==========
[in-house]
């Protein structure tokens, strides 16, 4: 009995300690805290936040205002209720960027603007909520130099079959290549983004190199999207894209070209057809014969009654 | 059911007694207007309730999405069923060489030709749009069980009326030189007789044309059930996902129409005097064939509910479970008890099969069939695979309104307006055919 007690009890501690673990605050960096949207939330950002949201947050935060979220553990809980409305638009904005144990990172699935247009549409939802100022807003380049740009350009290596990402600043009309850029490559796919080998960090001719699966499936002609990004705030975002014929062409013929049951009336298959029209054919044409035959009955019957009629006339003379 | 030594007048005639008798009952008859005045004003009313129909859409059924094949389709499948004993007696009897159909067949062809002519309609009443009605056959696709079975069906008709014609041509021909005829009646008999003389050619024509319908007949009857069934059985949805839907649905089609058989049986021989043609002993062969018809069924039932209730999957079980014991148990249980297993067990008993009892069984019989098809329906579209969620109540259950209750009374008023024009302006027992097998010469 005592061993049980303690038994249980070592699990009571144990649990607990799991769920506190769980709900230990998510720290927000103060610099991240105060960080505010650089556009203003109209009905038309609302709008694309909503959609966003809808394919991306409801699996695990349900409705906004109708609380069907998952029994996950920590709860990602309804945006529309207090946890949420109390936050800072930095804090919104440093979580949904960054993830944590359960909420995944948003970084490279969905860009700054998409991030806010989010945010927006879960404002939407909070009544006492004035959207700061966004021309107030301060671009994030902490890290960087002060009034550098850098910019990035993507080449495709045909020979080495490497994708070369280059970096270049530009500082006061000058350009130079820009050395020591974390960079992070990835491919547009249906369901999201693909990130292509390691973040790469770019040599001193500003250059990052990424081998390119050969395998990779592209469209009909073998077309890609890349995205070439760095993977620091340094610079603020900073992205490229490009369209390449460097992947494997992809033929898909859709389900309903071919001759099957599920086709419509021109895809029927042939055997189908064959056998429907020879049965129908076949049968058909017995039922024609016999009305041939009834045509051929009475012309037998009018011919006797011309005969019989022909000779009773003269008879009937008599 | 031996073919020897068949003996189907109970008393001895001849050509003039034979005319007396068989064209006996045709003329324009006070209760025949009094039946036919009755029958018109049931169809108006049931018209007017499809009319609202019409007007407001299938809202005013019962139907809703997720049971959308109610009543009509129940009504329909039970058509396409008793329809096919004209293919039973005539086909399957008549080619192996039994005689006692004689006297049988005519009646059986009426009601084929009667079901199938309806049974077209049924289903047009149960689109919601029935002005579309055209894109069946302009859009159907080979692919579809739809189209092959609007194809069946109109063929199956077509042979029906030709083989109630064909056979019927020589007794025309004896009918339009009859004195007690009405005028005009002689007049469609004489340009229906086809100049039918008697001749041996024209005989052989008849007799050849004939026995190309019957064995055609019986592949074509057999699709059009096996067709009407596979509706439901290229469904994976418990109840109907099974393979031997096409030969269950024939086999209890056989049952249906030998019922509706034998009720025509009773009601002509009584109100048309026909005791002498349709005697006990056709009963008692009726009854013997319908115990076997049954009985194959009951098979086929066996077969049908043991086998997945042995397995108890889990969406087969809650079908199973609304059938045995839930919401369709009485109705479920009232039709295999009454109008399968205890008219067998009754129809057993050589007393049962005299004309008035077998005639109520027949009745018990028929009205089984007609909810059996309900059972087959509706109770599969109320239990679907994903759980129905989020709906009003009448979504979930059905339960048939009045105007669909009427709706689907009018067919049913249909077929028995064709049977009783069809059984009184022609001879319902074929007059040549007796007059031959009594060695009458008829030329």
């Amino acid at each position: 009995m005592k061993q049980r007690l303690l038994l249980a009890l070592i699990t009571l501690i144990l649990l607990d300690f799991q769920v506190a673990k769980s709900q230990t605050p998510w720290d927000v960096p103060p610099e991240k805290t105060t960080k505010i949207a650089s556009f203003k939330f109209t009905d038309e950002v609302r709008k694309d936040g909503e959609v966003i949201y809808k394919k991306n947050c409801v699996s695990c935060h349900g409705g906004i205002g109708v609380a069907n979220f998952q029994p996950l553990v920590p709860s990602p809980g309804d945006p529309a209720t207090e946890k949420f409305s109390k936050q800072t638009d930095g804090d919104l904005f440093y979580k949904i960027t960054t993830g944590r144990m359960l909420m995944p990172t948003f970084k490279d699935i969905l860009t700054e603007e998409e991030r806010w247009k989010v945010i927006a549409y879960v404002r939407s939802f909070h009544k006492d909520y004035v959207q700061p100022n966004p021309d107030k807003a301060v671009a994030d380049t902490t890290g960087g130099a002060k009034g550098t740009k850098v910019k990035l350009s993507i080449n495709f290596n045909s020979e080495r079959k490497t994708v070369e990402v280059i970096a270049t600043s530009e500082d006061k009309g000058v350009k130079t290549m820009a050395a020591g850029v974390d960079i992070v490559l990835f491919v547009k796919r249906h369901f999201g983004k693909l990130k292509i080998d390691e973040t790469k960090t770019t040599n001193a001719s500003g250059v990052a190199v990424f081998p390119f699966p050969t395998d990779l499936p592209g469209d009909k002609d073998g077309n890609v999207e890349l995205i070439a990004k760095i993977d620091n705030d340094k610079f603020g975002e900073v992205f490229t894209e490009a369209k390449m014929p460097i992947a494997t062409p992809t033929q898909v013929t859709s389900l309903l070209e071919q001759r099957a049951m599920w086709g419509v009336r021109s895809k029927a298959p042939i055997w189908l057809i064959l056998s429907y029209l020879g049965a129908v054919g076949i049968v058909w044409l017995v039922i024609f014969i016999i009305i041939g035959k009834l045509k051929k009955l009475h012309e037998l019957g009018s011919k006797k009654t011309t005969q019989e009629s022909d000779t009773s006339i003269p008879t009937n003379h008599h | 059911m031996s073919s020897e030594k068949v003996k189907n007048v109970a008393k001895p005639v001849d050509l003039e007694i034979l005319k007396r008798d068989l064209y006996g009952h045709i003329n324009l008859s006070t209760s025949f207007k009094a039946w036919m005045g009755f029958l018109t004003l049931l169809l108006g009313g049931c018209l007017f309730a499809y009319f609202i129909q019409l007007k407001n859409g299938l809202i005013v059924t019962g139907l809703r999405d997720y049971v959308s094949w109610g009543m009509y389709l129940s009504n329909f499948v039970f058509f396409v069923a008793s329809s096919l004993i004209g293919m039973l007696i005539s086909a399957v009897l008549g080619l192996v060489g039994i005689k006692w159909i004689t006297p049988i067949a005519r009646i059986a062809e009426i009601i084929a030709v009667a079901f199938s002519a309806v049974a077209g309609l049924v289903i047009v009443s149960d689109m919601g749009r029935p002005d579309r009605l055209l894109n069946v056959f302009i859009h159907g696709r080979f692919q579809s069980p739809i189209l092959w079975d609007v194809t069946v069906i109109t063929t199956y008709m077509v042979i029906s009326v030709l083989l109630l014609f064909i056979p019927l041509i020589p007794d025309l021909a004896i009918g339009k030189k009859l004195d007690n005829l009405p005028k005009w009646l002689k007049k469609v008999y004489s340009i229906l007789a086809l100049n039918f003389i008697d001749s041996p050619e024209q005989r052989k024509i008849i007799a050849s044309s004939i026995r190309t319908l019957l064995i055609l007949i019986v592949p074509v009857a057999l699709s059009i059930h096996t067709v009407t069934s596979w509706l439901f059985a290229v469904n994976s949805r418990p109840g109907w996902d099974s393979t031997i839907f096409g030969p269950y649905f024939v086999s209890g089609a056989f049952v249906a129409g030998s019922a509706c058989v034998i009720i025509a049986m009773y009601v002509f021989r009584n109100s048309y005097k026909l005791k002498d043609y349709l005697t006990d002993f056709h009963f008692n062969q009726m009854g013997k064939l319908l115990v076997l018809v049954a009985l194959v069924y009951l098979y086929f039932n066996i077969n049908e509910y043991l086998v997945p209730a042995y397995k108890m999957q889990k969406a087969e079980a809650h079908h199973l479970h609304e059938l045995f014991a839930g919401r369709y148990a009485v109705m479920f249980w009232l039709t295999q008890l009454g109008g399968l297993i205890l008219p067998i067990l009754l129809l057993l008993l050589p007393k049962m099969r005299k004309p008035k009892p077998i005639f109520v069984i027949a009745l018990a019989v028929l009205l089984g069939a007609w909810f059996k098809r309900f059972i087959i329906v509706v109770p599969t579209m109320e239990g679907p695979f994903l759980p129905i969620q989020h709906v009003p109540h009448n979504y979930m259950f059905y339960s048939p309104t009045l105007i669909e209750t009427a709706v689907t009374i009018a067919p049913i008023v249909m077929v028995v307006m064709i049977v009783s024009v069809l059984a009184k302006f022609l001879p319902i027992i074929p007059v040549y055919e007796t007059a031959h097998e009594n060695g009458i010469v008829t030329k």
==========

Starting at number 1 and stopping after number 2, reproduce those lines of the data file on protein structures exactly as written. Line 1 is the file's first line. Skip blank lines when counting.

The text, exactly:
[in-house]
């Protein structure tokens, strides 16, 4: 009995300690805290936040205002209720960027603007909520130099079959290549983004190199999207894209070209057809014969009654 | 059911007694207007309730999405069923060489030709749009069980009326030189007789044309059930996902129409005097064939509910479970008890099969069939695979309104307006055919 007690009890501690673990605050960096949207939330950002949201947050935060979220553990809980409305638009904005144990990172699935247009549409939802100022807003380049740009350009290596990402600043009309850029490559796919080998960090001719699966499936002609990004705030975002014929062409013929049951009336298959029209054919044409035959009955019957009629006339003379 | 030594007048005639008798009952008859005045004003009313129909859409059924094949389709499948004993007696009897159909067949062809002519309609009443009605056959696709079975069906008709014609041509021909005829009646008999003389050619024509319908007949009857069934059985949805839907649905089609058989049986021989043609002993062969018809069924039932209730999957079980014991148990249980297993067990008993009892069984019989098809329906579209969620109540259950209750009374008023024009302006027992097998010469 005592061993049980303690038994249980070592699990009571144990649990607990799991769920506190769980709900230990998510720290927000103060610099991240105060960080505010650089556009203003109209009905038309609302709008694309909503959609966003809808394919991306409801699996695990349900409705906004109708609380069907998952029994996950920590709860990602309804945006529309207090946890949420109390936050800072930095804090919104440093979580949904960054993830944590359960909420995944948003970084490279969905860009700054998409991030806010989010945010927006879960404002939407909070009544006492004035959207700061966004021309107030301060671009994030902490890290960087002060009034550098850098910019990035993507080449495709045909020979080495490497994708070369280059970096270049530009500082006061000058350009130079820009050395020591974390960079992070990835491919547009249906369901999201693909990130292509390691973040790469770019040599001193500003250059990052990424081998390119050969395998990779592209469209009909073998077309890609890349995205070439760095993977620091340094610079603020900073992205490229490009369209390449460097992947494997992809033929898909859709389900309903071919001759099957599920086709419509021109895809029927042939055997189908064959056998429907020879049965129908076949049968058909017995039922024609016999009305041939009834045509051929009475012309037998009018011919006797011309005969019989022909000779009773003269008879009937008599 | 031996073919020897068949003996189907109970008393001895001849050509003039034979005319007396068989064209006996045709003329324009006070209760025949009094039946036919009755029958018109049931169809108006049931018209007017499809009319609202019409007007407001299938809202005013019962139907809703997720049971959308109610009543009509129940009504329909039970058509396409008793329809096919004209293919039973005539086909399957008549080619192996039994005689006692004689006297049988005519009646059986009426009601084929009667079901199938309806049974077209049924289903047009149960689109919601029935002005579309055209894109069946302009859009159907080979692919579809739809189209092959609007194809069946109109063929199956077509042979029906030709083989109630064909056979019927020589007794025309004896009918339009009859004195007690009405005028005009002689007049469609004489340009229906086809100049039918008697001749041996024209005989052989008849007799050849004939026995190309019957064995055609019986592949074509057999699709059009096996067709009407596979509706439901290229469904994976418990109840109907099974393979031997096409030969269950024939086999209890056989049952249906030998019922509706034998009720025509009773009601002509009584109100048309026909005791002498349709005697006990056709009963008692009726009854013997319908115990076997049954009985194959009951098979086929066996077969049908043991086998997945042995397995108890889990969406087969809650079908199973609304059938045995839930919401369709009485109705479920009232039709295999009454109008399968205890008219067998009754129809057993050589007393049962005299004309008035077998005639109520027949009745018990028929009205089984007609909810059996309900059972087959509706109770599969109320239990679907994903759980129905989020709906009003009448979504979930059905339960048939009045105007669909009427709706689907009018067919049913249909077929028995064709049977009783069809059984009184022609001879319902074929007059040549007796007059031959009594060695009458008829030329």